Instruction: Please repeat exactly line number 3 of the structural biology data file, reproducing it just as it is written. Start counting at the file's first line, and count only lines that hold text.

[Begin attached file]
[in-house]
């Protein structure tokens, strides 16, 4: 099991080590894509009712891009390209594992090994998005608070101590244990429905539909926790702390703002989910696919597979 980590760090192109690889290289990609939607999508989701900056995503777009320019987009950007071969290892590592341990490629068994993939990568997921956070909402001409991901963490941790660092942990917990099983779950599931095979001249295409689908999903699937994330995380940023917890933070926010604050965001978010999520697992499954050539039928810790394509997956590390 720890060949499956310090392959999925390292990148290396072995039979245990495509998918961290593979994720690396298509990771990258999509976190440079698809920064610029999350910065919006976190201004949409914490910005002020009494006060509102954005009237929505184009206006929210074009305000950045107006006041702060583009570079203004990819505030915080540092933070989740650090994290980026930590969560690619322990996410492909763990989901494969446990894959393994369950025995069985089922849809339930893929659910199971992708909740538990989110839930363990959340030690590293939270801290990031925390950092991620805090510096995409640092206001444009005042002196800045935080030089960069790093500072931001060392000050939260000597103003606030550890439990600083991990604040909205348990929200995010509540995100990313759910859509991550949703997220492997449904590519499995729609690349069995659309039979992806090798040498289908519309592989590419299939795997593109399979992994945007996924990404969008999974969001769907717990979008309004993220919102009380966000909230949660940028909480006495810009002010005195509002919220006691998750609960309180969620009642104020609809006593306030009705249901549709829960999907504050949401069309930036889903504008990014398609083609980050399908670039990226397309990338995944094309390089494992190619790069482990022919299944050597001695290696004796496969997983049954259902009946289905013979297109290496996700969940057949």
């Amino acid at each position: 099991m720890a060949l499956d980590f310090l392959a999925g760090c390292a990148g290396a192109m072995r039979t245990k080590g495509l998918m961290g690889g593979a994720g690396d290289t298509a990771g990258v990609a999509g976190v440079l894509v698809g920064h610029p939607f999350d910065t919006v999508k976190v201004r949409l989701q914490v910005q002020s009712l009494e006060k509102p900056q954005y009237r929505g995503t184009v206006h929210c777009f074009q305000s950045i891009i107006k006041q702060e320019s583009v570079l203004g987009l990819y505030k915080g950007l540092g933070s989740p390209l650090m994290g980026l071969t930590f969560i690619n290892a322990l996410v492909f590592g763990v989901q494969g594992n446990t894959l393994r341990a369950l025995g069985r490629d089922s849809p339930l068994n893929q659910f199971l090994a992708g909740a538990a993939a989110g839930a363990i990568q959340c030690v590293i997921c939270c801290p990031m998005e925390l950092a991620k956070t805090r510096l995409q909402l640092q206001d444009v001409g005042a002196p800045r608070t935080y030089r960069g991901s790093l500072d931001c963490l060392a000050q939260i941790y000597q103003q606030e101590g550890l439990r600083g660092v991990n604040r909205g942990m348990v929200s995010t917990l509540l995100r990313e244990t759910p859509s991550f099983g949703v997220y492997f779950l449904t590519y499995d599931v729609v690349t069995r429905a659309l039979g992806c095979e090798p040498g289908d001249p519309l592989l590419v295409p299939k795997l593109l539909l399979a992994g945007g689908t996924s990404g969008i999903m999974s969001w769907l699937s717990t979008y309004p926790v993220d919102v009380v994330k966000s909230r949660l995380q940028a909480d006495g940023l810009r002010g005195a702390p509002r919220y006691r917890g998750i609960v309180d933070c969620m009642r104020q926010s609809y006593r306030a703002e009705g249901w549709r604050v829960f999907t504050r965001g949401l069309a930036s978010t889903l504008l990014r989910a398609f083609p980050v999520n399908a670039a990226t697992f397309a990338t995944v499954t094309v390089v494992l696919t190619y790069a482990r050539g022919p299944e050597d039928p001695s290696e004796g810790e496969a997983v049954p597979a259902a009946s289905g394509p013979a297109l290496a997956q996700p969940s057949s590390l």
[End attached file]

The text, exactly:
């Amino acid at each position: 099991m720890a060949l499956d980590f310090l392959a999925g760090c390292a990148g290396a192109m072995r039979t245990k080590g495509l998918m961290g690889g593979a994720g690396d290289t298509a990771g990258v990609a999509g976190v440079l894509v698809g920064h610029p939607f999350d910065t919006v999508k976190v201004r949409l989701q914490v910005q002020s009712l009494e006060k509102p900056q954005y009237r929505g995503t184009v206006h929210c777009f074009q305000s950045i891009i107006k006041q702060e320019s583009v570079l203004g987009l990819y505030k915080g950007l540092g933070s989740p390209l650090m994290g980026l071969t930590f969560i690619n290892a322990l996410v492909f590592g763990v989901q494969g594992n446990t894959l393994r341990a369950l025995g069985r490629d089922s849809p339930l068994n893929q659910f199971l090994a992708g909740a538990a993939a989110g839930a363990i990568q959340c030690v590293i997921c939270c801290p990031m998005e925390l950092a991620k956070t805090r510096l995409q909402l640092q206001d444009v001409g005042a002196p800045r608070t935080y030089r960069g991901s790093l500072d931001c963490l060392a000050q939260i941790y000597q103003q606030e101590g550890l439990r600083g660092v991990n604040r909205g942990m348990v929200s995010t917990l509540l995100r990313e244990t759910p859509s991550f099983g949703v997220y492997f779950l449904t590519y499995d599931v729609v690349t069995r429905a659309l039979g992806c095979e090798p040498g289908d001249p519309l592989l590419v295409p299939k795997l593109l539909l399979a992994g945007g689908t996924s990404g969008i999903m999974s969001w769907l699937s717990t979008y309004p926790v993220d919102v009380v994330k966000s909230r949660l995380q940028a909480d006495g940023l810009r002010g005195a702390p509002r919220y006691r917890g998750i609960v309180d933070c969620m009642r104020q926010s609809y006593r306030a703002e009705g249901w549709r604050v829960f999907t504050r965001g949401l069309a930036s978010t889903l504008l990014r989910a398609f083609p980050v999520n399908a670039a990226t697992f397309a990338t995944v499954t094309v390089v494992l696919t190619y790069a482990r050539g022919p299944e050597d039928p001695s290696e004796g810790e496969a997983v049954p597979a259902a009946s289905g394509p013979a297109l290496a997956q996700p969940s057949s590390l």